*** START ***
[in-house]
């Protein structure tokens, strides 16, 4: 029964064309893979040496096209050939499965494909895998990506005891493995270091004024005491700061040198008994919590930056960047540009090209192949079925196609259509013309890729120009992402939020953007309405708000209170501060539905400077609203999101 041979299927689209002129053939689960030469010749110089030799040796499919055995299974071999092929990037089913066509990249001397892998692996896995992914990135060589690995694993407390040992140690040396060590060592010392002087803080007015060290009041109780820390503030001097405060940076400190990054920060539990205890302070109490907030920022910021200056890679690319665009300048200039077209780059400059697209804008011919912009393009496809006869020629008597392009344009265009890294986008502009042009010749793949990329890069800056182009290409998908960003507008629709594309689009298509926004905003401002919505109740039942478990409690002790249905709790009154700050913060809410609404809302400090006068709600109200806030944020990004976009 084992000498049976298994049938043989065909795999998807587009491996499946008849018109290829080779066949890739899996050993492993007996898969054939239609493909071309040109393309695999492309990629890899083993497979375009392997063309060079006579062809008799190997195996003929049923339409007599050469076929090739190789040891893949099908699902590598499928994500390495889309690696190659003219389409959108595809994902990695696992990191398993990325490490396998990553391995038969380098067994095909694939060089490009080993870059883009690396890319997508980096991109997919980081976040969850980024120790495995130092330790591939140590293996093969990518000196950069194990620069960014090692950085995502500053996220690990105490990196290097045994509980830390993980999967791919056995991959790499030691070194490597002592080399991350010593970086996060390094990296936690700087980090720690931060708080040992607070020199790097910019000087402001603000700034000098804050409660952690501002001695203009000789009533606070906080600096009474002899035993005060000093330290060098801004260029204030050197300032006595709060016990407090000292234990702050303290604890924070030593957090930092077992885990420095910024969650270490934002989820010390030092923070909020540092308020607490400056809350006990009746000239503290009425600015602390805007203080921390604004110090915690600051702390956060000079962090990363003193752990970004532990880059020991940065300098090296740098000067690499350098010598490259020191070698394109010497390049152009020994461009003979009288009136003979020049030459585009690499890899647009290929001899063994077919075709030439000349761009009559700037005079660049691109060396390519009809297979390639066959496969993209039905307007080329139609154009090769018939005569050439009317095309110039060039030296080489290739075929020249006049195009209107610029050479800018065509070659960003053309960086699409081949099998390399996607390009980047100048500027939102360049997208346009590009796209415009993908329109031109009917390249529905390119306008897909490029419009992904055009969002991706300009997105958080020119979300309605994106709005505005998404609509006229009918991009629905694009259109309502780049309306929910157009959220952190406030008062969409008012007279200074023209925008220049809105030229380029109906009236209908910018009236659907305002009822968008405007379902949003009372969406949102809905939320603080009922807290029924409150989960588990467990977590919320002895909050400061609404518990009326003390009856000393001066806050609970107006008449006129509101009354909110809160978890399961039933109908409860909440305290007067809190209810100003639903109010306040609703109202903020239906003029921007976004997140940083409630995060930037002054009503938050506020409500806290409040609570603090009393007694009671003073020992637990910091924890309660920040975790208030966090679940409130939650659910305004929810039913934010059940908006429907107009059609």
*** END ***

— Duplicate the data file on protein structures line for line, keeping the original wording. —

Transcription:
[in-house]
């Protein structure tokens, strides 16, 4: 029964064309893979040496096209050939499965494909895998990506005891493995270091004024005491700061040198008994919590930056960047540009090209192949079925196609259509013309890729120009992402939020953007309405708000209170501060539905400077609203999101 041979299927689209002129053939689960030469010749110089030799040796499919055995299974071999092929990037089913066509990249001397892998692996896995992914990135060589690995694993407390040992140690040396060590060592010392002087803080007015060290009041109780820390503030001097405060940076400190990054920060539990205890302070109490907030920022910021200056890679690319665009300048200039077209780059400059697209804008011919912009393009496809006869020629008597392009344009265009890294986008502009042009010749793949990329890069800056182009290409998908960003507008629709594309689009298509926004905003401002919505109740039942478990409690002790249905709790009154700050913060809410609404809302400090006068709600109200806030944020990004976009 084992000498049976298994049938043989065909795999998807587009491996499946008849018109290829080779066949890739899996050993492993007996898969054939239609493909071309040109393309695999492309990629890899083993497979375009392997063309060079006579062809008799190997195996003929049923339409007599050469076929090739190789040891893949099908699902590598499928994500390495889309690696190659003219389409959108595809994902990695696992990191398993990325490490396998990553391995038969380098067994095909694939060089490009080993870059883009690396890319997508980096991109997919980081976040969850980024120790495995130092330790591939140590293996093969990518000196950069194990620069960014090692950085995502500053996220690990105490990196290097045994509980830390993980999967791919056995991959790499030691070194490597002592080399991350010593970086996060390094990296936690700087980090720690931060708080040992607070020199790097910019000087402001603000700034000098804050409660952690501002001695203009000789009533606070906080600096009474002899035993005060000093330290060098801004260029204030050197300032006595709060016990407090000292234990702050303290604890924070030593957090930092077992885990420095910024969650270490934002989820010390030092923070909020540092308020607490400056809350006990009746000239503290009425600015602390805007203080921390604004110090915690600051702390956060000079962090990363003193752990970004532990880059020991940065300098090296740098000067690499350098010598490259020191070698394109010497390049152009020994461009003979009288009136003979020049030459585009690499890899647009290929001899063994077919075709030439000349761009009559700037005079660049691109060396390519009809297979390639066959496969993209039905307007080329139609154009090769018939005569050439009317095309110039060039030296080489290739075929020249006049195009209107610029050479800018065509070659960003053309960086699409081949099998390399996607390009980047100048500027939102360049997208346009590009796209415009993908329109031109009917390249529905390119306008897909490029419009992904055009969002991706300009997105958080020119979300309605994106709005505005998404609509006229009918991009629905694009259109309502780049309306929910157009959220952190406030008062969409008012007279200074023209925008220049809105030229380029109906009236209908910018009236659907305002009822968008405007379902949003009372969406949102809905939320603080009922807290029924409150989960588990467990977590919320002895909050400061609404518990009326003390009856000393001066806050609970107006008449006129509101009354909110809160978890399961039933109908409860909440305290007067809190209810100003639903109010306040609703109202903020239906003029921007976004997140940083409630995060930037002054009503938050506020409500806290409040609570603090009393007694009671003073020992637990910091924890309660920040975790208030966090679940409130939650659910305004929810039913934010059940908006429907107009059609």